Dr. Julie Moldenhauer, an attending physician at the Center for Fetal Diagnosis and Treatment and the director of the CHOP Special Delivery Unit, is often the bearer of bad news for families grappling with these difficult situations.
“A good day for me is when I don’t make anybody cry,” she said. “That’s a good day.”
Moldenhauer is tasked with counseling parents every day on how to treat their baby’s condition. She was also the doctor who walked the Rosses through their decision to go through with the in-utero surgery.
“It’s really hard to tell parents the news that you know that they don’t want to hear,” Moldenhauer said. “Every pregnancy is met with expectation and what’s the life going to be like for your child. What happens in that room, over that course of one hour when you sit down and explain what this course is going to look like in a few years, you can imagine it takes the breath out of a family.”
For those mothers who qualify for fetal surgery, the procedure takes place between 19 and 25 weeks of pregnancy.
“The reason why we chose to do it is because it did improve the outcome by 50 percent,” Bobby Ross said. “So there was enough success for us to justify the gamble.”
For the spina bifida in-utero surgery, while the mother is under anesthesia, doctors locate the safest place to make an incision in the uterus, just enough to reach the baby. Once the uterus is open, the baby’s back is revealed and the hole in the baby’s spine is closed to prevent further damage to the spinal cord.
The highly skilled team of specialists at CHOP performed the in-utero surgery on Shelly and Luelle for only about an hour, but risks to both mother and baby could have been fatal, doctors noted. Shelly could have experienced complications during the procedure, from bleeding and tearing to breathing problems.
Shelly’s surgery was a success, but afterwards, Shelly developed complications. At 34 weeks into her pregnancy, she was admitted to CHOP, and remained there until she gave birth. The family packed up their lives in Massachusetts to move to Philadelphia so they could be together full-time.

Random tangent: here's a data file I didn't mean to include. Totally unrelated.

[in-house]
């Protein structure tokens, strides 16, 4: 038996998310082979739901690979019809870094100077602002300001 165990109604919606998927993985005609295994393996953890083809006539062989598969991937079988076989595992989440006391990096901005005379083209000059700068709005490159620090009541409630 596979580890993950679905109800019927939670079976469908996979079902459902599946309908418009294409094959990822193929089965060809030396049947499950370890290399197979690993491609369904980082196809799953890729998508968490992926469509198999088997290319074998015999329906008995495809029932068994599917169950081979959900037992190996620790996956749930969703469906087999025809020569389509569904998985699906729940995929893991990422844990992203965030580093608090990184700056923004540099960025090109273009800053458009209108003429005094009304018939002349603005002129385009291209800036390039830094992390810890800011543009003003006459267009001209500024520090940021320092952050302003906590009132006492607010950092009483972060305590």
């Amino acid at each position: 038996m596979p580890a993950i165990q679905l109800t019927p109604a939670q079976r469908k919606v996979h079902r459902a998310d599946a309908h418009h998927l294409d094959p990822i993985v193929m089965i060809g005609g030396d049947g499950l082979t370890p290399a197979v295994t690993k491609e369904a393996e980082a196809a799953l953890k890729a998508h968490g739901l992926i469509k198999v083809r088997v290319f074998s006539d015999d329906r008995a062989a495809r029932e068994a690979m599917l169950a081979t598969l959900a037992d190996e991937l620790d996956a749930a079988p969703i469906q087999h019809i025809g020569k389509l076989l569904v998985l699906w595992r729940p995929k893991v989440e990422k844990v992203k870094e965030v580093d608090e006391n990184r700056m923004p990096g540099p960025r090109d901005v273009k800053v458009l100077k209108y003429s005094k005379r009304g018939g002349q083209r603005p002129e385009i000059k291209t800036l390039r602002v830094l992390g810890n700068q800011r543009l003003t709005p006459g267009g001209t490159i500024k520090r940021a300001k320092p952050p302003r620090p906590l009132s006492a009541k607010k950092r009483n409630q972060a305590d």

After weeks of constant hospital supervision, Shelly gave birth to Luelle, who was born at 6 pounds, 12 ounces, and with a small scar on her back from the in-utero surgery.
“The lu- derivative means light and -elle means bright and shining, so she is a bright and shining light,” Bobby Ross said.
For patients like Luelle who suffer from spina bifida, the surgery is only the beginning. She will have to endure years of monitoring and medical attention as she grows older. It’s a condition that will follow her for the rest of her life.
“Fetal surgery for spina bifida is not a cure,” said Dr. Adzick. “Under the proper circumstances it can make the baby better -- better chance to walk better chance for normal mental development. ... We also need to follow these kids long term ... to make sure that the benefits are durable.”
But for this young family, Luelle is a light that will only get brighter in the years to come.
“She’s going to be the type of person who will endure the worst this life has to throw at her with a smile because she’s endured a lot already,” Shelly Ross said. “And yet the moment I walk in the door, the moment she walks in the door smiling and ‘hi,’ you know she’s already been a light.”